There obviously is a great deal of detail that I have glossed over in my description of an audit above, however I believe I have provided enough information to demystify the process and give the potential subject of an audit some idea of what he or she can expect. More importantly, I wanted to save some space in my writing to give you some pointers on how to prepare for an audit. So here are my top ten tasks to prepare for an audit:
1. Get a copy of your organization's last audit. Read it and look for findings related to your area of responsibility. If you are cringing when you read it because you recognize that the findings describe your current operations, be aware that you will probably see those findings again. Depending on the findings, you may be able to put corrective actions into place pre-audit that can save you some heartache later.
2. Update your policies and procedures and make sure they have been distributed to employees.
3. Gather your documentation. If you don't have documentation regarding a policy or procedure, you have nothing. For example: You may have a policy or procedure that says that all changes to a server must be documented in a change control log. If you can't produce the log or no one has been keeping the log up to date, it's akin to having done nothing at all. Telling the auditor that staffers inform each other of the changes made is pretty much a waste of breath - if it's not in writing, it didn't happen.
4. Documentation can consist of phone logs, e-mails, faxes, letters, memos, voicemail, system logs, and so on. In the example above, if it can be shown that an e-mail was sent out to all concerning the server changes each time a change was made, this can serve as proof that the procedure was followed.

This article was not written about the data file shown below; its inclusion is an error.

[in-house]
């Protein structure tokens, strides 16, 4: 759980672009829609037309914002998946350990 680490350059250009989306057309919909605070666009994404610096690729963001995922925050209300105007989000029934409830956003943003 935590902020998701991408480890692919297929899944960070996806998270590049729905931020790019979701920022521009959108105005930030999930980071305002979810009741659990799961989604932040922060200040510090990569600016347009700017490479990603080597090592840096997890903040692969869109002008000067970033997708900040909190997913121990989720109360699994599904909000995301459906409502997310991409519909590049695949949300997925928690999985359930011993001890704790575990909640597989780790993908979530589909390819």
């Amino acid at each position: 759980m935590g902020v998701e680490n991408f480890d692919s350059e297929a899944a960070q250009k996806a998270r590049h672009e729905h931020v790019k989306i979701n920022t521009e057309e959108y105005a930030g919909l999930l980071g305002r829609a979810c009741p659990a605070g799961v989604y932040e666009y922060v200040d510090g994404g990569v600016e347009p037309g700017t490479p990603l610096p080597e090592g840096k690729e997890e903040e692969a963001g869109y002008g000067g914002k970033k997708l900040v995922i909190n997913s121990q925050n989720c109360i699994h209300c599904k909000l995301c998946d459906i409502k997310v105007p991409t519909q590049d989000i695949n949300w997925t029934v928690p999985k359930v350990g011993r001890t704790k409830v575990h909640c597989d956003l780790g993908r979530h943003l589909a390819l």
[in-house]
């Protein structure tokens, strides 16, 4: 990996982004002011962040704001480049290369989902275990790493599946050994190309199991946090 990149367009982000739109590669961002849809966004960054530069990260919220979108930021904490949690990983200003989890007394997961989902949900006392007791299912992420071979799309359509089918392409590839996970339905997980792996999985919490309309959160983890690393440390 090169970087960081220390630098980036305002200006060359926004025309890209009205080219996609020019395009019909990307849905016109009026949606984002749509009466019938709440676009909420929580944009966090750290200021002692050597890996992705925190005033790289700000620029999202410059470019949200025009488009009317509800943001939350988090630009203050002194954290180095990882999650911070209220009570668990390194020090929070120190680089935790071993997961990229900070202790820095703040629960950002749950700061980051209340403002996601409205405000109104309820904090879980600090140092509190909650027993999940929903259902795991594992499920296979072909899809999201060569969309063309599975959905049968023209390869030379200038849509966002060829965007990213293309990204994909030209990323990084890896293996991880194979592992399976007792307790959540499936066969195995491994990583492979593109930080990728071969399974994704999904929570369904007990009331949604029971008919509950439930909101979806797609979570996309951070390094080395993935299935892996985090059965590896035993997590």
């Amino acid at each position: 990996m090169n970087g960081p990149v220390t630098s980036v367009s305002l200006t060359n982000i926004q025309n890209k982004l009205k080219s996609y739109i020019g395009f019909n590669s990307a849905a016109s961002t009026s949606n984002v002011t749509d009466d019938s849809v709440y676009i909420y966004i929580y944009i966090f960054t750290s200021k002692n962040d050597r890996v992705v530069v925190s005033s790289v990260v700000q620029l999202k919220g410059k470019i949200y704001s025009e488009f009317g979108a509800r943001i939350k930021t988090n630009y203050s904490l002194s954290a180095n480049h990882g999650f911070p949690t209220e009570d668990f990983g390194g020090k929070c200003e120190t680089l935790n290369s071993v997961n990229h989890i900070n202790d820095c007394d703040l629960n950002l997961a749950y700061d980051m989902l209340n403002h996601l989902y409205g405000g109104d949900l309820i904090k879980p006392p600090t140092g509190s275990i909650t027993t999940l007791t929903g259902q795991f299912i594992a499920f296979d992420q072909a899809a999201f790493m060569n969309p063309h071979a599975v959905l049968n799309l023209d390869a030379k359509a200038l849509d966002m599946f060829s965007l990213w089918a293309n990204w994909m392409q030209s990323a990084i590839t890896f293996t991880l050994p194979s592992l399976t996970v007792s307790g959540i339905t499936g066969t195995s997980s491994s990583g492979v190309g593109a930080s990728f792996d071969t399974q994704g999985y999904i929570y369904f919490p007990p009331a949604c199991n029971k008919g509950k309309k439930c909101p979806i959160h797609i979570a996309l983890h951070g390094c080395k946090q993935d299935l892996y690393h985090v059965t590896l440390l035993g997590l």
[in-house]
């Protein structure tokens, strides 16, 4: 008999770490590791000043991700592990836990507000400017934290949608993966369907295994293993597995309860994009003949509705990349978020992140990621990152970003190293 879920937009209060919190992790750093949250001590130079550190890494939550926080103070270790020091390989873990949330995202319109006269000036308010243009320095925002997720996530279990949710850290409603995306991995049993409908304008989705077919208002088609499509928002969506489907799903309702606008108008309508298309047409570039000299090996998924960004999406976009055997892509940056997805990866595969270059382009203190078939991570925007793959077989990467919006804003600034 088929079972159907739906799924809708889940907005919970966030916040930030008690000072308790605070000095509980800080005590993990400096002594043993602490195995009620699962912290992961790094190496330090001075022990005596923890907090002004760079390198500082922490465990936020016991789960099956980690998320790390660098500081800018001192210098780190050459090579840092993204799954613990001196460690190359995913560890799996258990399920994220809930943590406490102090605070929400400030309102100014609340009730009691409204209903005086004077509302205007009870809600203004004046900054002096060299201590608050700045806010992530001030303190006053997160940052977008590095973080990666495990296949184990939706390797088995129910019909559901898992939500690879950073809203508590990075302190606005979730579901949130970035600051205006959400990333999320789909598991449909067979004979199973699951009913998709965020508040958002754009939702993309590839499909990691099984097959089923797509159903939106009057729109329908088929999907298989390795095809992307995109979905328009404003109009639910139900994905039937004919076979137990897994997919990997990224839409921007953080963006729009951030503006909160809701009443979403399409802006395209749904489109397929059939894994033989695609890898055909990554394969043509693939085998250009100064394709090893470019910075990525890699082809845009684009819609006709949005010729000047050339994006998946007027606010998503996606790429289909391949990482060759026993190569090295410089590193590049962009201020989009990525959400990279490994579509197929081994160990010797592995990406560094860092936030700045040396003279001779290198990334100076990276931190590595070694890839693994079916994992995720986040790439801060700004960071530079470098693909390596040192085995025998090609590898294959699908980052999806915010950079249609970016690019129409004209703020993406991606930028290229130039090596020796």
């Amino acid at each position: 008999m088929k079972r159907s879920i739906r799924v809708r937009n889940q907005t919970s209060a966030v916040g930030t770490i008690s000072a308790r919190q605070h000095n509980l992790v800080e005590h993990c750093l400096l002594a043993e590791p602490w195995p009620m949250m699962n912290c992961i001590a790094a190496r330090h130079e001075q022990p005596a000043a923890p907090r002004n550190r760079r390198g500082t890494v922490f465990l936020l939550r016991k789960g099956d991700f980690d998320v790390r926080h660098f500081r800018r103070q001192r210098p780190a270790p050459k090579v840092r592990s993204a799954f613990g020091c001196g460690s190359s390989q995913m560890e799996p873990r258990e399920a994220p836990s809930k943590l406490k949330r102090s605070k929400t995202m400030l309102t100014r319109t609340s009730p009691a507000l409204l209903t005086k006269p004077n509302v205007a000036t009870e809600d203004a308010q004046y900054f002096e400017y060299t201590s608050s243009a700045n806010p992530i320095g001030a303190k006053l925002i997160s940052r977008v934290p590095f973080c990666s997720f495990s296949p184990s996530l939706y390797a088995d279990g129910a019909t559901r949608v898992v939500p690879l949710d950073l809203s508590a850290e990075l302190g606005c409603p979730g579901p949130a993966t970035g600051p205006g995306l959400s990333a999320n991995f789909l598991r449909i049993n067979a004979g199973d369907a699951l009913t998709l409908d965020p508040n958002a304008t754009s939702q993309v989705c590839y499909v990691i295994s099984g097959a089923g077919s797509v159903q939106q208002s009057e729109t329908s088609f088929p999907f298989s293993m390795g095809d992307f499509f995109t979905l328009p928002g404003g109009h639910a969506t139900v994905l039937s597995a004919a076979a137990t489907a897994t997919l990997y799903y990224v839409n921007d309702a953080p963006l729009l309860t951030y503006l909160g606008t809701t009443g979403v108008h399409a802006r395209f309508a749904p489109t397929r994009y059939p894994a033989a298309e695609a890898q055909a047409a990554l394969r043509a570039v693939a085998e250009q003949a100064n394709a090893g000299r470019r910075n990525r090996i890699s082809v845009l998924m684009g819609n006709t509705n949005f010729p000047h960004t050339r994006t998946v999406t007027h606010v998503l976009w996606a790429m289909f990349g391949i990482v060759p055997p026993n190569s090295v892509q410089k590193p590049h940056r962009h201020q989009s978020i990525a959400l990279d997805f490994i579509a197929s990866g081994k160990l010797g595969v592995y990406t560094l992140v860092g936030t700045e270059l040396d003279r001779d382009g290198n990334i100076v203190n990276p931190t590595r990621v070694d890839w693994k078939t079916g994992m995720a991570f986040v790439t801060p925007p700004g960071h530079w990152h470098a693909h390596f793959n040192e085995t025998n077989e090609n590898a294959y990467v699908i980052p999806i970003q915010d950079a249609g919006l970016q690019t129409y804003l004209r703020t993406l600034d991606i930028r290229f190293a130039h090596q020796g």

5. Understand what separation of duties means. This is a tough one for IT shops that are thin on personnel and have people perform more than one function. Here's the definition:
"Separation of duties in basic terms means that no single individual should have control over two or more phases of a transaction or operation, so that a deliberate fraud is more difficult to occur because it requires collusion of two or more individuals or parties."
For example, the system admin for a payroll system should not be the person responsible for assigning accounts and passwords within the system nor should they have a log in.
6. Understand what kind of audit your unit will be undergoing. The different kinds of audits will focus on different kinds of things. For example, if you're undergoing a financial audit and your unit doesn't have access or control over a financial system, other than perhaps reviewing your purchases, your unit may not even be looked at.
7. Find that "lost" equipment. Update your inventory - especially items that cost more than $500.00
8. Be able to show how equipment was procured.
9. Review your backup and recovery procedures.
10. Review your security procedures. Be able to demonstrate a patch management strategy.
An audit can be a harrowing exercise, particularly if one's organization is flying by the seat of its collective pants. The more one can invest in the time it takes to define policies and procedures, document adherence to those procedures, separate duties as much as possible, and perform all those mundane tasks that people like to put off because they're overworked, the smoother things become at audit time. I think the most important thing one can do prior to an audit is to get to know your organization's internal auditor/inspector general. That person is there to help you make sure you are doing the right things that will enable you to pass an audit. Approaching him before he approaches you is a good start at avoiding the nightmare one can conjure up once you have been informed that an audit is coming.